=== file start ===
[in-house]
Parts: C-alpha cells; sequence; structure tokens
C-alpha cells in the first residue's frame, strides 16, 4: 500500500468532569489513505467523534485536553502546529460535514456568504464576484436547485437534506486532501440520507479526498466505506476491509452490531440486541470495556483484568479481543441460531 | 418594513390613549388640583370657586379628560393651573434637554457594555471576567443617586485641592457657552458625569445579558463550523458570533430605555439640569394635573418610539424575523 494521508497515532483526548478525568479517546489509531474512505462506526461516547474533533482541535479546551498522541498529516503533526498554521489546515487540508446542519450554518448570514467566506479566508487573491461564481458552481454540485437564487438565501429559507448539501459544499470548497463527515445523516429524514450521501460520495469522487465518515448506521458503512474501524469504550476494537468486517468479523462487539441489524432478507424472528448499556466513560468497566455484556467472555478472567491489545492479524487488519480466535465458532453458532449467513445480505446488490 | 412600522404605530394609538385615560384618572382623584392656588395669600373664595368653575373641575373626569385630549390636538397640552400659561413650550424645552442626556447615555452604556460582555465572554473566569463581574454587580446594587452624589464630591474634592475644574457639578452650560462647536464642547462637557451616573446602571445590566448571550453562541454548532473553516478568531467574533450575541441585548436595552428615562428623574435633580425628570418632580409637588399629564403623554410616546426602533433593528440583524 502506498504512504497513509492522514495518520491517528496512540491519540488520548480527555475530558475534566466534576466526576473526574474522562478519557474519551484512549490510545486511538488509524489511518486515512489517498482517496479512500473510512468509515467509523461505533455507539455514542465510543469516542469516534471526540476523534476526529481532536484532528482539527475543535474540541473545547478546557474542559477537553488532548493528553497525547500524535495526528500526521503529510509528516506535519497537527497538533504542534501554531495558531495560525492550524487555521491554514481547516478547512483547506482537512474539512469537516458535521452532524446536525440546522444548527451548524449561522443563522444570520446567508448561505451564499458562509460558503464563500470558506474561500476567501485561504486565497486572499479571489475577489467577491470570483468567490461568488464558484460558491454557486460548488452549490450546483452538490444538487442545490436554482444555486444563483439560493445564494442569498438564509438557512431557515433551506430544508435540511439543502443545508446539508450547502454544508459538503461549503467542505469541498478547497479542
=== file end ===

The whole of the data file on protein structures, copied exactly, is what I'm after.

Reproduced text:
[in-house]
Parts: C-alpha cells; sequence; structure tokens
C-alpha cells in the first residue's frame, strides 16, 4: 500500500468532569489513505467523534485536553502546529460535514456568504464576484436547485437534506486532501440520507479526498466505506476491509452490531440486541470495556483484568479481543441460531 | 418594513390613549388640583370657586379628560393651573434637554457594555471576567443617586485641592457657552458625569445579558463550523458570533430605555439640569394635573418610539424575523 494521508497515532483526548478525568479517546489509531474512505462506526461516547474533533482541535479546551498522541498529516503533526498554521489546515487540508446542519450554518448570514467566506479566508487573491461564481458552481454540485437564487438565501429559507448539501459544499470548497463527515445523516429524514450521501460520495469522487465518515448506521458503512474501524469504550476494537468486517468479523462487539441489524432478507424472528448499556466513560468497566455484556467472555478472567491489545492479524487488519480466535465458532453458532449467513445480505446488490 | 412600522404605530394609538385615560384618572382623584392656588395669600373664595368653575373641575373626569385630549390636538397640552400659561413650550424645552442626556447615555452604556460582555465572554473566569463581574454587580446594587452624589464630591474634592475644574457639578452650560462647536464642547462637557451616573446602571445590566448571550453562541454548532473553516478568531467574533450575541441585548436595552428615562428623574435633580425628570418632580409637588399629564403623554410616546426602533433593528440583524 502506498504512504497513509492522514495518520491517528496512540491519540488520548480527555475530558475534566466534576466526576473526574474522562478519557474519551484512549490510545486511538488509524489511518486515512489517498482517496479512500473510512468509515467509523461505533455507539455514542465510543469516542469516534471526540476523534476526529481532536484532528482539527475543535474540541473545547478546557474542559477537553488532548493528553497525547500524535495526528500526521503529510509528516506535519497537527497538533504542534501554531495558531495560525492550524487555521491554514481547516478547512483547506482537512474539512469537516458535521452532524446536525440546522444548527451548524449561522443563522444570520446567508448561505451564499458562509460558503464563500470558506474561500476567501485561504486565497486572499479571489475577489467577491470570483468567490461568488464558484460558491454557486460548488452549490450546483452538490444538487442545490436554482444555486444563483439560493445564494442569498438564509438557512431557515433551506430544508435540511439543502443545508446539508450547502454544508459538503461549503467542505469541498478547497479542